# How do you implicitly differentiate #-1=xy-tan(x-y) #?

#frac{dy}{dx} = frac{sec^2(x-y) - y}{sec^2(x-y) + x}#

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To implicitly differentiate the equation -1 = xy - tan(x - y) with respect to x, apply the chain rule and product rule as follows:

d/dx(-1) = d/dx(xy) - d/dx(tan(x - y))

0 = y + x(dy/dx) - sec^2(x - y)(1 - dy/dx)

Rearranging the equation, we get:

dy/dx = (y - sec^2(x - y))/(x + sec^2(x - y))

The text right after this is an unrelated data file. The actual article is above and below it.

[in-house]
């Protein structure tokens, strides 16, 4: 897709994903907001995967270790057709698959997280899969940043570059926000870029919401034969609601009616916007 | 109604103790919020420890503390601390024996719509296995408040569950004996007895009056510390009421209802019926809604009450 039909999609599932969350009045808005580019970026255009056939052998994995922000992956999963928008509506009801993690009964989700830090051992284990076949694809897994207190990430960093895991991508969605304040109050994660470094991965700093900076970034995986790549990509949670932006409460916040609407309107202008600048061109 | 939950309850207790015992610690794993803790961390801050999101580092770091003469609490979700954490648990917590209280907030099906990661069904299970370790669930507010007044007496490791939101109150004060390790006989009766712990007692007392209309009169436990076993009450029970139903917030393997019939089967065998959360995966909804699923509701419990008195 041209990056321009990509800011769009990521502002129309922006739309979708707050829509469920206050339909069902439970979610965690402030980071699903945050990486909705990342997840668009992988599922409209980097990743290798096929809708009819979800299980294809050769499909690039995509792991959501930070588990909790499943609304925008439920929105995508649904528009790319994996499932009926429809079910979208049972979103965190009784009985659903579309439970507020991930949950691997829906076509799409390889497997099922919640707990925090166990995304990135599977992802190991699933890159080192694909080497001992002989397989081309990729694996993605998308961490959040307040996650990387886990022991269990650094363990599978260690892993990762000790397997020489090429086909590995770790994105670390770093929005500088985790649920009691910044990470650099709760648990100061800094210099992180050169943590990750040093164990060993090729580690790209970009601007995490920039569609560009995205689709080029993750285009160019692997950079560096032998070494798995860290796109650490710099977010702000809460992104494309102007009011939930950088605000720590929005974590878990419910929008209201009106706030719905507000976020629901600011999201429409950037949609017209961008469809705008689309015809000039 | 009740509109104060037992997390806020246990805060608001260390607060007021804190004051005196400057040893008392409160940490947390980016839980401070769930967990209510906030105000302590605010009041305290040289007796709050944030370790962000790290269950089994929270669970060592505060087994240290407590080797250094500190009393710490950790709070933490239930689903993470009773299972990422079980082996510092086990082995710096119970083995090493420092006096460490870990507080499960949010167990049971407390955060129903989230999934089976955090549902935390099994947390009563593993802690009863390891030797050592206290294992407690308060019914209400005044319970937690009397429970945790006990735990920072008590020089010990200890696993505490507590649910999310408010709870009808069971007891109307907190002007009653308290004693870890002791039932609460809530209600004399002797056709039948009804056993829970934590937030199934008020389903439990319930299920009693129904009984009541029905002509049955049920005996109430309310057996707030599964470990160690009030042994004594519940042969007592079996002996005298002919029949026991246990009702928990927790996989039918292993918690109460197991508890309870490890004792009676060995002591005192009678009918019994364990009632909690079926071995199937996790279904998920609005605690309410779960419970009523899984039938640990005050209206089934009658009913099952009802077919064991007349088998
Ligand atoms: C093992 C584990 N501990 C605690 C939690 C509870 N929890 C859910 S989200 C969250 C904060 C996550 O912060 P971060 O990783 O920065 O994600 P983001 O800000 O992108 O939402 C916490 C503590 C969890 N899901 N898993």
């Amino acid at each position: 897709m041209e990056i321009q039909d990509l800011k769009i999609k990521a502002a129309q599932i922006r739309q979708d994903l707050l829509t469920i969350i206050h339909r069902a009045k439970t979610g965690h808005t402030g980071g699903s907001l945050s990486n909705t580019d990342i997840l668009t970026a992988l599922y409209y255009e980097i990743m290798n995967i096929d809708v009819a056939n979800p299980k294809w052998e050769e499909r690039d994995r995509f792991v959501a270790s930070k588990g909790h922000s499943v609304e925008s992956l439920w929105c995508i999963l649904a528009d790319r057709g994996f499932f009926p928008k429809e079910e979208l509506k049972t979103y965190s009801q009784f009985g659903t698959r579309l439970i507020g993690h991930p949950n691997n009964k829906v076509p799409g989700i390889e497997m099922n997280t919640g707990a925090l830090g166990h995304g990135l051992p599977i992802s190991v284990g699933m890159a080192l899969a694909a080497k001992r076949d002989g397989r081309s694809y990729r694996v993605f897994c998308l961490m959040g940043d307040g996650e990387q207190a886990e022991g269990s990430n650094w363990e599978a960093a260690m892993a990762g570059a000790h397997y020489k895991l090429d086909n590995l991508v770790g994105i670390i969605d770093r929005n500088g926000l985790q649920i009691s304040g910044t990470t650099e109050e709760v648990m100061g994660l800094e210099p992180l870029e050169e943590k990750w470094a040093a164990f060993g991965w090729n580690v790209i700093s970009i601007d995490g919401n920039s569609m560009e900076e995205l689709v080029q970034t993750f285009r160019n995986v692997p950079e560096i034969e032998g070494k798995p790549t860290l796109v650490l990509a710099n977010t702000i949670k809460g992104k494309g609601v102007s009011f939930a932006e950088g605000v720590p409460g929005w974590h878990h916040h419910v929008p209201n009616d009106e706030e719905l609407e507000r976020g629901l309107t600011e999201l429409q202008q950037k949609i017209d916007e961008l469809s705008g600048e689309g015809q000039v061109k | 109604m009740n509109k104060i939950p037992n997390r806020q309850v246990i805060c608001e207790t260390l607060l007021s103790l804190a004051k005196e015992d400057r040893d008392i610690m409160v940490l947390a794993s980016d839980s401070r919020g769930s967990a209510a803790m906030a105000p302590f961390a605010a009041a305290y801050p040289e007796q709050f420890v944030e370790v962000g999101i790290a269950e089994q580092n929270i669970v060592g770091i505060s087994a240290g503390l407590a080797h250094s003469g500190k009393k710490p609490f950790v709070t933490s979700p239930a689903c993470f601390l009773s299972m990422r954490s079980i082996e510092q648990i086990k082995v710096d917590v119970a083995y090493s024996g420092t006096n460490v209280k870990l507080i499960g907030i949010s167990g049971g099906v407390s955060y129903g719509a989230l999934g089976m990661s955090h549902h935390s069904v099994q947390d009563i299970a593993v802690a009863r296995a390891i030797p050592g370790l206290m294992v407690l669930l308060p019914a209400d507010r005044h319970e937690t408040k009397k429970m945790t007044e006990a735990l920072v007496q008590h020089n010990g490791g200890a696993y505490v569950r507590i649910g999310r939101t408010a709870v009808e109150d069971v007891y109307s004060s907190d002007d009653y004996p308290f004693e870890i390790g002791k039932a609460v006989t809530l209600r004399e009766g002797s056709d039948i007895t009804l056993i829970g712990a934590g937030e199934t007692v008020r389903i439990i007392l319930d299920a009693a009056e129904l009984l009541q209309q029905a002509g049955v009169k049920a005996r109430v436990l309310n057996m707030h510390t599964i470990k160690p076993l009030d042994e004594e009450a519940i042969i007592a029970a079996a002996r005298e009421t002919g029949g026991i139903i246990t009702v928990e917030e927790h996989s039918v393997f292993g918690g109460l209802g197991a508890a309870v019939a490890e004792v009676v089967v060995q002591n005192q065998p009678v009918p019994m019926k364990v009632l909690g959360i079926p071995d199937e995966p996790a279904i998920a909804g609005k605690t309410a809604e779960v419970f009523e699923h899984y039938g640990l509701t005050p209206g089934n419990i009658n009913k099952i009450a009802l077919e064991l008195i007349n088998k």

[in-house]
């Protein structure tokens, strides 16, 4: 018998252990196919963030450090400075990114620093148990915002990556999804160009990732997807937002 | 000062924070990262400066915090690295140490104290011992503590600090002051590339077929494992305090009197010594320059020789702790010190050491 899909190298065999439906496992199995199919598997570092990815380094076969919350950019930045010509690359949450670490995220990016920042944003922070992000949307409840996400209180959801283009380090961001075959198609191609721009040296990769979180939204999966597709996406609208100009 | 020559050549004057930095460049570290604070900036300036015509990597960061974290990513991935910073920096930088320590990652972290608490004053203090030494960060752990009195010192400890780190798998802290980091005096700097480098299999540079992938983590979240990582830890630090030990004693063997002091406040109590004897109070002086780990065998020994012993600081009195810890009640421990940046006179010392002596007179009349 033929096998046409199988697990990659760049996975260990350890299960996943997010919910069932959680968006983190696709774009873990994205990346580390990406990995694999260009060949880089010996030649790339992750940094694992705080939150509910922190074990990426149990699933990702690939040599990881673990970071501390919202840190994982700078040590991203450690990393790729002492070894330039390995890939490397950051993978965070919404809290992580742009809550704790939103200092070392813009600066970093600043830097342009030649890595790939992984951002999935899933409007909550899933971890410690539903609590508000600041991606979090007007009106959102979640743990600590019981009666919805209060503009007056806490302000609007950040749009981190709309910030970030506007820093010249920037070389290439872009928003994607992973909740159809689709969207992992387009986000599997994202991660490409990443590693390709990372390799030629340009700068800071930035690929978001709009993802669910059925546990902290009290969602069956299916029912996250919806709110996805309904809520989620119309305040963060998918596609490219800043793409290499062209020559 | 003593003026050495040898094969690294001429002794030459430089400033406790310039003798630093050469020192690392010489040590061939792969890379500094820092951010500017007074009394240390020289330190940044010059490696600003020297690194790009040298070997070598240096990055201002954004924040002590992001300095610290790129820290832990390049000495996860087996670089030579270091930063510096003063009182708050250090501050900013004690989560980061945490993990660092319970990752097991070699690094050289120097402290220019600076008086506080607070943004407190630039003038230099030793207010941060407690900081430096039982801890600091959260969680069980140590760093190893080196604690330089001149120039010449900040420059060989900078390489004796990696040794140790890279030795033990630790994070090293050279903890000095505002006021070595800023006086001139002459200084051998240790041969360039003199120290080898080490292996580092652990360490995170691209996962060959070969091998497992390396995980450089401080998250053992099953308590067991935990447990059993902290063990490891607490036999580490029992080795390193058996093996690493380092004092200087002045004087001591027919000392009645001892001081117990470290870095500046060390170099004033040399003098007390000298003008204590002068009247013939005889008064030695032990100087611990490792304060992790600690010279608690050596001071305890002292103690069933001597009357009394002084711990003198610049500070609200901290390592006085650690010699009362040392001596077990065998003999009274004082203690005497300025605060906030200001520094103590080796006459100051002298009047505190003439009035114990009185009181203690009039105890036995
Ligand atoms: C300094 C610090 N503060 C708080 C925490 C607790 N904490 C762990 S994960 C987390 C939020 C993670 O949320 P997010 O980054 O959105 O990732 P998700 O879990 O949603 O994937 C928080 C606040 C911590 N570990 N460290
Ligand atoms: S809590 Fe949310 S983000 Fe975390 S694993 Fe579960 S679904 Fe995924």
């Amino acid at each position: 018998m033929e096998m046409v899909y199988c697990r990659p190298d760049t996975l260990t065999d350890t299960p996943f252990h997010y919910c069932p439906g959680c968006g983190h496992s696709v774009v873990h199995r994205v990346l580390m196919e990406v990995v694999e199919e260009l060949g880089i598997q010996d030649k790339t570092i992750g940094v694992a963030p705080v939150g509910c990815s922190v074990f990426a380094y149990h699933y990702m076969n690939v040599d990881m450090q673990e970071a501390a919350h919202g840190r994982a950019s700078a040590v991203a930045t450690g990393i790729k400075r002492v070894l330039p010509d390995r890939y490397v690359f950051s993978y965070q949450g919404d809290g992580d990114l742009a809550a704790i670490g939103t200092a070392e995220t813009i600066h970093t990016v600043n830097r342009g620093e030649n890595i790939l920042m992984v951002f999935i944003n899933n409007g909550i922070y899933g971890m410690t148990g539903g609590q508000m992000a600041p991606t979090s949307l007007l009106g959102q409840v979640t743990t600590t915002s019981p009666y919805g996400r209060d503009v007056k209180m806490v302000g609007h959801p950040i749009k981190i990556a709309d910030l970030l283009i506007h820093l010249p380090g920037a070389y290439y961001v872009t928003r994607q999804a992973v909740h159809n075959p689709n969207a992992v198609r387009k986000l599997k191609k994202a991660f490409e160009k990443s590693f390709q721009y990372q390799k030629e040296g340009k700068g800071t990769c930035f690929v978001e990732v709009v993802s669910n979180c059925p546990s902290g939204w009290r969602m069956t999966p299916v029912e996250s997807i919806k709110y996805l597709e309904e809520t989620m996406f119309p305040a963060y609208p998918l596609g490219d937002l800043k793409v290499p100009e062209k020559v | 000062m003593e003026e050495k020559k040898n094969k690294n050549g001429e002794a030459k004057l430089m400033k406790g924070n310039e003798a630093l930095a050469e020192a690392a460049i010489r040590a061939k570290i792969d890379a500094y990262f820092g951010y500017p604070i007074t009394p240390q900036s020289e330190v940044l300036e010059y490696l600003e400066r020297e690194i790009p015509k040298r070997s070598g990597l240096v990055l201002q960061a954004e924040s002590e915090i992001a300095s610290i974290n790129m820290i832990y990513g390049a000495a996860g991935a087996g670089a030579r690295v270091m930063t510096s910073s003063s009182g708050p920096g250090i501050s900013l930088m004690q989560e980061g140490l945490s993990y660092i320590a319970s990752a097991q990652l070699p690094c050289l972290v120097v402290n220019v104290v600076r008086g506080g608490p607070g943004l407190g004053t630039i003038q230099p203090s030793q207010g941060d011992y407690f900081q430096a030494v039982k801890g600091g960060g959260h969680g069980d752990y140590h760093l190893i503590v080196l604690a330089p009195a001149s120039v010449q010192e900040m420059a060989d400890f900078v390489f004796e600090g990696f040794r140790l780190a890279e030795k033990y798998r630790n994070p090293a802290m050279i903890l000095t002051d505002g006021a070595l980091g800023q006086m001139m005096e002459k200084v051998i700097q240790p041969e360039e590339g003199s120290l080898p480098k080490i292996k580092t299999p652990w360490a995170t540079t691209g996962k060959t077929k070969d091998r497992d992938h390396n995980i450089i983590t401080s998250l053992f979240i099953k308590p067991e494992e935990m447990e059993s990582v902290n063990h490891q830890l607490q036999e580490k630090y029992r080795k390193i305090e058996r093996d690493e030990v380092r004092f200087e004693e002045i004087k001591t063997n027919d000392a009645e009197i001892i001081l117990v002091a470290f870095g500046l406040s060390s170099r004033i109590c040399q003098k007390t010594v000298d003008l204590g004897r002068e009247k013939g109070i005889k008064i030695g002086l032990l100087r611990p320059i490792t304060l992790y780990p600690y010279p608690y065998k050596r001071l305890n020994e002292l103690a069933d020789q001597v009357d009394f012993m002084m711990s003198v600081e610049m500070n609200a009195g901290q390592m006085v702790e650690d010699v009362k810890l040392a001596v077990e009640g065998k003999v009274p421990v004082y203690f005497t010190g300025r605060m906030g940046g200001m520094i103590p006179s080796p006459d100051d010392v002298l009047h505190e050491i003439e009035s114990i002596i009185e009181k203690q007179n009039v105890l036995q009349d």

This is the implicit derivative of y with respect to x.

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When evaluating a one-sided limit, you need to be careful when a quantity is approaching zero since its sign is different depending on which way it is approaching zero from. Let us look at some examples.

When evaluating a one-sided limit, you need to be careful when a quantity is approaching zero since its sign is different depending on which way it is approaching zero from. Let us look at some examples.

When evaluating a one-sided limit, you need to be careful when a quantity is approaching zero since its sign is different depending on which way it is approaching zero from. Let us look at some examples.

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